As peace talks stall to end the world's worst humanitarian crisis, a ship of hope—supported by U.S. wheat—tells an inspiring story about why American support for the people of Yemen right now matters so much. Ann Nallo reports.
Update: As of Nov. 16, six of the seven ships have arrived in Yemen. Food from the ships will help feed more than 6 million people between now and January 2019, in 19 of 22 Yemeni governorates. The seventh ship was diverted to Oman. Food from its cargo will be sent to Yemen via truck.
Walking up the ramp of a cargo ship docked along the Willamette River in Portland, Oregon, I see a grain elevator overhead shining in the morning sun, steadily pumping American soft white wheat into one of six hatches on the ship’s main deck.
Every day, cargo ships on this river embark for any number of destinations. But the destination of this wheat may just surprise you.
This ship is heading halfway around the world to Yemen, a country in the Middle East where people are going hungry due to years of civil war. As part of a fleet of seven, it will begin a nearly 40-day journey of more than 11,000 nautical miles to bring 176,000 metric tons of wheat purchased from farmers in Oregon and the Pacific Northwest to millions of vulnerable Yemenis.
“It’s not an easy job,” says Steve Austin, the ship’s captain. “But our people are dedicated to it and they believe in what they do.”
Sixteen crewmembers from all over the U.S.—and even a few from outside the country—will accompany the ship on its journey, including engineers, technicians and deck officers. It is a dangerous journey, requiring stops for supplies and fuel before it arrives into an active conflict zone.
Yemen is a historically poor country and the consequences of the current conflict have been devastating. Essential services and infrastructure have broken down, and 18 million out of 29 million Yemenis do not know where their next meal is coming from—making it the world’s largest hunger crisis. Out of those, more than 8 million cannot survive without food assistance. When this shipment arrives, the World Food Programme (WFP) will help to distribute it to feed more than 6 million people for two months.
To my right, a ship banner displays the name USAID—the U.S. agency which administers the Food for Peace program, the largest provider of food assistance in the world. Representatives from USAID, the U.S. Department of Agriculture and WFP’s Yemen Country Director, Stephen Anderson, walk ahead of me onto the deck.
Walking up the stairs and onto the bridge of the ship, the captain greets us in front of an American flag hanging under the window that looks out to the deck below. He shares that he has traveled to numerous ports in the Middle East, but this will be his first trip to Yemen. In speaking about his crewmembers, he describes their work as an “unknown service,” one that most people don’t think about when they think about food aid.
Stephen Anderson, WFP’s Country Director in Yemen since January 2017, takes the opportunity to reinforce the importance of the shipment.
“We’re very grateful for what your crew is doing to help support us and ultimately it’s helping us save lives in Yemen,” he says.
While WFP’s efforts there largely involve providing emergency food assistance, the humanitarian agency has also restarted a school meals program for children in recent months in an effort to provide some sense of normalcy and ensure they are not deprived of years of their education.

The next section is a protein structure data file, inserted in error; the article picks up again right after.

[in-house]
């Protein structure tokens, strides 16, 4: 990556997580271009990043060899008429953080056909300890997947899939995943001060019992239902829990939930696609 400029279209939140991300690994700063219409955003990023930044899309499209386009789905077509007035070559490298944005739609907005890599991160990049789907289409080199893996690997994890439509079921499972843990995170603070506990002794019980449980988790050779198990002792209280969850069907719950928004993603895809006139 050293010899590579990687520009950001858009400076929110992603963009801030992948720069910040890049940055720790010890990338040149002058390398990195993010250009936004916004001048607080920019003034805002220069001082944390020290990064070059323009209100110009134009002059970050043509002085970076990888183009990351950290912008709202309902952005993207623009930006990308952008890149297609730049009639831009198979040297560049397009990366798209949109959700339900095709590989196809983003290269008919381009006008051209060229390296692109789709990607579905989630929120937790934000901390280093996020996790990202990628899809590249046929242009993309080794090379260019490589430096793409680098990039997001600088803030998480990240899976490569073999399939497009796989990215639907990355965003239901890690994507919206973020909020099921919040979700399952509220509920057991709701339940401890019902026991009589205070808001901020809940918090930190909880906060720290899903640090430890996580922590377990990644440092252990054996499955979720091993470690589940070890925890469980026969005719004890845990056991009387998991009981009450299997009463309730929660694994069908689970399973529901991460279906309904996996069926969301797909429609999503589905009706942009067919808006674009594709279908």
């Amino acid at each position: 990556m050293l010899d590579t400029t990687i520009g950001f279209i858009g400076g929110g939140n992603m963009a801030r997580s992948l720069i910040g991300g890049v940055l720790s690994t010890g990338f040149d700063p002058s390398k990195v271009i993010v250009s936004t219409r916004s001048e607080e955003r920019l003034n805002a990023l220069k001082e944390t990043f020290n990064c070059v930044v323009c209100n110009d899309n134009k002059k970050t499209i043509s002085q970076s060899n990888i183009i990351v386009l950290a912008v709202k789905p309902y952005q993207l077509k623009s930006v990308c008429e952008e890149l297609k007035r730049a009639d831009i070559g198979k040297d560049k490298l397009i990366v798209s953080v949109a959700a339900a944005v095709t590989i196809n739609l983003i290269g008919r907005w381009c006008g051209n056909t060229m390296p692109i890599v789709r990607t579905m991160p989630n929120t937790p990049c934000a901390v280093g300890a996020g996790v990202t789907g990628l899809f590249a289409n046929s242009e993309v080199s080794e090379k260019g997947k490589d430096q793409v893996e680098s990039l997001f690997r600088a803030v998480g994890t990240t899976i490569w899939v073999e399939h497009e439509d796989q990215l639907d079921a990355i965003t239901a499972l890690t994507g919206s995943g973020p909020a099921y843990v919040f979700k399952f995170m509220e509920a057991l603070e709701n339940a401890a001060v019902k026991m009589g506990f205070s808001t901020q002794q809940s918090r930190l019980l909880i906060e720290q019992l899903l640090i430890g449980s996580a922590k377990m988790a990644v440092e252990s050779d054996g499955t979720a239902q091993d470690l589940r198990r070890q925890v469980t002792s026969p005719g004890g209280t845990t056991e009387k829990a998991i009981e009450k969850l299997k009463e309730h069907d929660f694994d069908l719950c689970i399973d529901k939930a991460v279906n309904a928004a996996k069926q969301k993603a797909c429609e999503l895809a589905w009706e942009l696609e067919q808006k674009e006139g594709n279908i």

We take a moment to look out at the deck as the wheat continues to whoosh into the hatch at a rapid rate. Each year, Oregon farmers grow up to 75 million bushels of mostly soft white wheat. Between 85-90 percent of it is shipped overseas, sold for commercial purposes or used for humanitarian assistance in countries such as Yemen.
A couple hours later, a number of people speak to the significance of American food assistance abroad, including Oregon State Representative Mike McLane; a senior USAID official, a representative from U.S. Senator Jeff Merkley’s office; and Country Director Anderson. But the most personal account comes from Mohamed Alyajouri, who is the first Yemeni-American to hold public office in Oregon.
Back in 1990 at the age of 10, Mohamed came to the United States from Yemen with his family when his father won a Food and Agriculture Organization (FAO) scholarship to pursue his Ph.D. at Oregon State University, with research focusing on the Oregon hazelnut.
Portland is now home for Mohamed, his wife and children, but most of his family remains back in Yemen.
“For as long as I have lived in Oregon, this community has given me all the support and opportunity I needed to pursue my education and live by my values,” he said. “I was overwhelmed with joy when I learned that millions of pounds of potentially life-saving wheat from the Pacific Northwest and my home state of Oregon would play a key role in helping to save lives in the country of my birth, where almost my entire extended family currently lives.”
On behalf of himself, his family and all Yemenis, Mohamed thanked the numerous people and organizations involved in enabling these shipments to happen, while also recognizing that food aid alone will not win the peace.
“Despite all the hardships and challenges, the world continues to be inspired by the resilience of the Yemeni people, particularly the children,” he says. “For the sake of the Yemeni children, I join many voices inside and outside of Yemen implore the international community to continue its efforts in finding a peaceful resolution and ensuring the protection of civilian life and infrastructure…Yemen will forever be in my heart…I am excited for the future and the opportunity to build many more bridges between Oregon and Yemen.”
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